Abstract

The goal of the influenza vaccination is to reduce the cases of influenza and its complications among people over 65 years old. This study reviews past literature to determine the effects of the influenza vaccine in the elderly. The findings suggest that virus-matching vaccines are effective at preventing influenza and its complications (e.g., pneumonia and death) among the institutionalized elderly. The results provide some evidence to justify government-funded elderly influenza vaccination programs, such as the one currently in Ontario. Background: In the past 40 years, vaccinations have been globally adopted as the primary measure to prevent influenza and its complications in the elderly population. Nevertheless, there has been a lack of evidence supporting the appropriate use and effectiveness of influenza vaccinations in the elderly. This study investigates the effects of influenza vaccinations in the elderly aged 65 and above. The possible side-effects of influenza vaccinations are also assessed.

Methods: Sixty-four studies with adults older than 65 years old were included in the assessment of the effects of vaccinations of the elderly. Data were analyzed after studies were categorized according to the setting of the study (i.e., long-term care facilities and the community), level of viral circulation and the vaccine-virus match. Analyses were conducted to eliminate the influence of external variables (e.g., age). The effects of the influenza vaccination were described by the ability to reduce cases of influenza, influenza-like-illnesses (e.g., coughing), influenza-related hospitalization and death.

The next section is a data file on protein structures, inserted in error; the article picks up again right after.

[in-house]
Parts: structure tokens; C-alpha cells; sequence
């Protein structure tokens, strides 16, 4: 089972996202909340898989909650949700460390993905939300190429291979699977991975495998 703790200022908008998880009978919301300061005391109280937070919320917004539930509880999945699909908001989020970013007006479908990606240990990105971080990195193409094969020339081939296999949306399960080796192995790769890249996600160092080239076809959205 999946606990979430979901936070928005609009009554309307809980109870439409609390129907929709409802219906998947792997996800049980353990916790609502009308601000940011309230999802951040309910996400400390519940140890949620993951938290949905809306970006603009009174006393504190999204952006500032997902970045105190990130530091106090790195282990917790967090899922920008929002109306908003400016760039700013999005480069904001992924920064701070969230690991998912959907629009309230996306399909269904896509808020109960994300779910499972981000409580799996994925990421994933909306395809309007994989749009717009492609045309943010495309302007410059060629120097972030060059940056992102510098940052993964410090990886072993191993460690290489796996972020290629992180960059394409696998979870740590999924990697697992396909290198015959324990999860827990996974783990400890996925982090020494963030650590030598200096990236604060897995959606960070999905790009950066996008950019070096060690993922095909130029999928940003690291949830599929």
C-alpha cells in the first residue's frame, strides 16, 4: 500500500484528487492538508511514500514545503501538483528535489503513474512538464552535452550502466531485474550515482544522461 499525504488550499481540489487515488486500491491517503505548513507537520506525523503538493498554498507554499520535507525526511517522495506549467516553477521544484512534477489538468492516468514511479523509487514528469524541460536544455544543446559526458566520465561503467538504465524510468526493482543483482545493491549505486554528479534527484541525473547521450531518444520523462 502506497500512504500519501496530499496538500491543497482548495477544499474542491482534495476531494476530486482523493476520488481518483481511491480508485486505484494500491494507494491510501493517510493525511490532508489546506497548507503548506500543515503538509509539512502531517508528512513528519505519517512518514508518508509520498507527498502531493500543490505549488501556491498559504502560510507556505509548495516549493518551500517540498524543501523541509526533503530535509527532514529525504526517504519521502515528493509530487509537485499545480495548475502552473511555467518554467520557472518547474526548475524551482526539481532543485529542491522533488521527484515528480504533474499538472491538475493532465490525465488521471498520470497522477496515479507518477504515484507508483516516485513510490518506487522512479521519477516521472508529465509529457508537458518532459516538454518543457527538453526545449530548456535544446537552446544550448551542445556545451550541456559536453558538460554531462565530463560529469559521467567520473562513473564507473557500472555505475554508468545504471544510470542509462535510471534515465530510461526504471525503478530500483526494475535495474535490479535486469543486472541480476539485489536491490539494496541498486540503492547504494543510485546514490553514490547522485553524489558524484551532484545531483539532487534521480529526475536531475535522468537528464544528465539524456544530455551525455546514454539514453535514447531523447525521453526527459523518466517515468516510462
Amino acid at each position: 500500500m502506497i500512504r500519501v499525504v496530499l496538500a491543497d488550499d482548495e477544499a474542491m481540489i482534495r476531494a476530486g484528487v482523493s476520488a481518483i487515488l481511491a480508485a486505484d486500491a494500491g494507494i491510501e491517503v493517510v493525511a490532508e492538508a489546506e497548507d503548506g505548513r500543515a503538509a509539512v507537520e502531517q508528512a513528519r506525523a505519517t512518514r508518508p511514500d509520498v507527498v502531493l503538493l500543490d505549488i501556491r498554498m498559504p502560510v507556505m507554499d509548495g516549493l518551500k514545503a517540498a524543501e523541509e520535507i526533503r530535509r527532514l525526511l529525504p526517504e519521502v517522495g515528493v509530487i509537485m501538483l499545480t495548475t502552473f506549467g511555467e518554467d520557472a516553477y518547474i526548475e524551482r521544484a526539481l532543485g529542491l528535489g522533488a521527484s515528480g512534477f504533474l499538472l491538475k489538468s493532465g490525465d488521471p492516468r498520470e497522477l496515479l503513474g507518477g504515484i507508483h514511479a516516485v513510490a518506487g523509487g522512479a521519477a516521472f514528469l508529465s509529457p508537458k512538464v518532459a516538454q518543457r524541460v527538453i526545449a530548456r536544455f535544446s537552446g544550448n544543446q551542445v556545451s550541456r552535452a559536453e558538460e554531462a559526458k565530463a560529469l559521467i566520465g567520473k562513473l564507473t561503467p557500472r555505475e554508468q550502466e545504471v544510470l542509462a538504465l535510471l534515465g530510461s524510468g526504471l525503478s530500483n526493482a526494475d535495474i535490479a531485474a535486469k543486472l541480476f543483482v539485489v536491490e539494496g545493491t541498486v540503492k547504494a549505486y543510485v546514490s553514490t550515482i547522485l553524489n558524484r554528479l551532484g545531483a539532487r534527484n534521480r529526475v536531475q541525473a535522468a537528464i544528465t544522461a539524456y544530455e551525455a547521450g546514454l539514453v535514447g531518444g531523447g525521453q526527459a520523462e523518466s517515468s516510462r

More specifically, seven of the 64 selected studies were reviewed as they included information from which safety of the influenza vaccinations could be assessed. In this study safety was calculated by the absence of local and systematic side- effects after the vaccinations.

Findings: In long-term care facilities, vaccines that match with the viral strains of influenza (i.e., wellmatched vaccines) were found to be the most effective during influenza outbreaks. Well matched vaccines had a preventive effect against 42% of deaths due to influenza or pneumonia. Its effectiveness in preventing influenza- or pneumonia-related hospitalization was 45% during outbreaks, and 68% during periods of low viral circulation. Its effect in preventing pneumonia was 46%.

Among community-dwelling elderly, well-matched vaccines were effective at preventing hospitalization due to influenza or pneumonia. After the influence of external factors (e.g., age) were eliminated, vaccinations were found to be effective at preventing 22% of respiratory diseases, 24% of cardiac diseases, and 26% of influenza- or pneumonia-related hospitalizations. Vaccination against influenza was not found to be as effective among community-dwelling elderly. The authors concluded that the uptake of vaccines is linked to factors such as socio-economical status and health conditions, which in turn influences the measurement of the effects of vaccines.

Among all the reviewed studies, no side-effects (e.g., fever and depression) were found to be associated with the influenza vaccine. The authors concluded that the vaccines are safe to be used.

Conclusions: In general, the influenza vaccines appear to be safe as no local and systemic side effects were identified. Particularly, vaccines that match the influenza viral strains are most effective at preventing influenza complications in long-term care facilities. To further reduce viral transmission, vaccinating the service providers in the long-term care facilities is also suggested.

Reference: Rivetti, D., Jefferson, T., Thomas, R., Rudin, M., Rivetti, A., Di, Pietrantonj, C., Demicheli, V. "Vaccines for preventing influenza in elderly." Cochrane Database of Systematic Reviews 2006, Issue 3.